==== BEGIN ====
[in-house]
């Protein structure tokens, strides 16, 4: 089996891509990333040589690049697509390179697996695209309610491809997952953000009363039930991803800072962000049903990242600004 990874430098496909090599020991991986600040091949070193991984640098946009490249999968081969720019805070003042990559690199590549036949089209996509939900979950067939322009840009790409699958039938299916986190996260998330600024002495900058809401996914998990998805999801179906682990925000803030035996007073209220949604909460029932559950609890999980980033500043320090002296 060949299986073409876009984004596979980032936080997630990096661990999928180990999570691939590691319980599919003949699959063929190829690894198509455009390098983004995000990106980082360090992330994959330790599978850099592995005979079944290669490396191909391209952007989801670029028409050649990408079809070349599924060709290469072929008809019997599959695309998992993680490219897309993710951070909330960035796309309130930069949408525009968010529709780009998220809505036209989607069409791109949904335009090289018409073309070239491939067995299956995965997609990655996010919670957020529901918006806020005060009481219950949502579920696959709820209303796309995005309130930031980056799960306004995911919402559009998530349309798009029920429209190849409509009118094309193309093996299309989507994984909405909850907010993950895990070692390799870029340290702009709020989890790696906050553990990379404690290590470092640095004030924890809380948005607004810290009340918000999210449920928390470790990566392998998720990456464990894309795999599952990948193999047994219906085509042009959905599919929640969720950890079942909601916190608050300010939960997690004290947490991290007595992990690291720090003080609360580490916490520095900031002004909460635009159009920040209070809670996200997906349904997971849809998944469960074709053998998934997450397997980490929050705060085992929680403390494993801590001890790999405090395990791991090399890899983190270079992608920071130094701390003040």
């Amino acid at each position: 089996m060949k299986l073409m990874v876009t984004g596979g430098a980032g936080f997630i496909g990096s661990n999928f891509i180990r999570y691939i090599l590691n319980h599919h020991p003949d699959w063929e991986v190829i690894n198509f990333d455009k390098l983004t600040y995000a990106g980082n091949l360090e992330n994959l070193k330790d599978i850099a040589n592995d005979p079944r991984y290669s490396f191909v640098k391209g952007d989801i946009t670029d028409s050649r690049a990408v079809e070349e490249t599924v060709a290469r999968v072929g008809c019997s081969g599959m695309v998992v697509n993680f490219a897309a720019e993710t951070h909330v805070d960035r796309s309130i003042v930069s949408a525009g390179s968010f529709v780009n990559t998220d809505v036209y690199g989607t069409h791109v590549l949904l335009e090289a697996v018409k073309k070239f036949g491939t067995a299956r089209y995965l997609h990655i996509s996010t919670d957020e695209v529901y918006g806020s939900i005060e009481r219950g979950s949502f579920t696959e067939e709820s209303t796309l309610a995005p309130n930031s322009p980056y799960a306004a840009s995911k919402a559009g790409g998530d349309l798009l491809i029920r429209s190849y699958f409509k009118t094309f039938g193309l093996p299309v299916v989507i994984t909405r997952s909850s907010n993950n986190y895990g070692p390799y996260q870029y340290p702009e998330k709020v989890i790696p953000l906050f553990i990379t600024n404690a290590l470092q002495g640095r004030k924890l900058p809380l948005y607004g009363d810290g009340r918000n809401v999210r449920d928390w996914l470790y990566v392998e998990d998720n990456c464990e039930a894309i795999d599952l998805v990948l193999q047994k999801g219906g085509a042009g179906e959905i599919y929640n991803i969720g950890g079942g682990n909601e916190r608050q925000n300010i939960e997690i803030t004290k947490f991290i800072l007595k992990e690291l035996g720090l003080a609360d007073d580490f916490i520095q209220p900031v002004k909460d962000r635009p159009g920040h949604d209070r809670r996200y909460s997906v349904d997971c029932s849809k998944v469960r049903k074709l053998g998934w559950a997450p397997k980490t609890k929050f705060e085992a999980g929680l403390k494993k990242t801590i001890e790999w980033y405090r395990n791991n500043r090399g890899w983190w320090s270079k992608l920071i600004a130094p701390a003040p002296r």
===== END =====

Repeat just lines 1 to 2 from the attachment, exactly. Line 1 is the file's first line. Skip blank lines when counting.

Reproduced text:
[in-house]
């Protein structure tokens, strides 16, 4: 089996891509990333040589690049697509390179697996695209309610491809997952953000009363039930991803800072962000049903990242600004 990874430098496909090599020991991986600040091949070193991984640098946009490249999968081969720019805070003042990559690199590549036949089209996509939900979950067939322009840009790409699958039938299916986190996260998330600024002495900058809401996914998990998805999801179906682990925000803030035996007073209220949604909460029932559950609890999980980033500043320090002296 060949299986073409876009984004596979980032936080997630990096661990999928180990999570691939590691319980599919003949699959063929190829690894198509455009390098983004995000990106980082360090992330994959330790599978850099592995005979079944290669490396191909391209952007989801670029028409050649990408079809070349599924060709290469072929008809019997599959695309998992993680490219897309993710951070909330960035796309309130930069949408525009968010529709780009998220809505036209989607069409791109949904335009090289018409073309070239491939067995299956995965997609990655996010919670957020529901918006806020005060009481219950949502579920696959709820209303796309995005309130930031980056799960306004995911919402559009998530349309798009029920429209190849409509009118094309193309093996299309989507994984909405909850907010993950895990070692390799870029340290702009709020989890790696906050553990990379404690290590470092640095004030924890809380948005607004810290009340918000999210449920928390470790990566392998998720990456464990894309795999599952990948193999047994219906085509042009959905599919929640969720950890079942909601916190608050300010939960997690004290947490991290007595992990690291720090003080609360580490916490520095900031002004909460635009159009920040209070809670996200997906349904997971849809998944469960074709053998998934997450397997980490929050705060085992929680403390494993801590001890790999405090395990791991090399890899983190270079992608920071130094701390003040």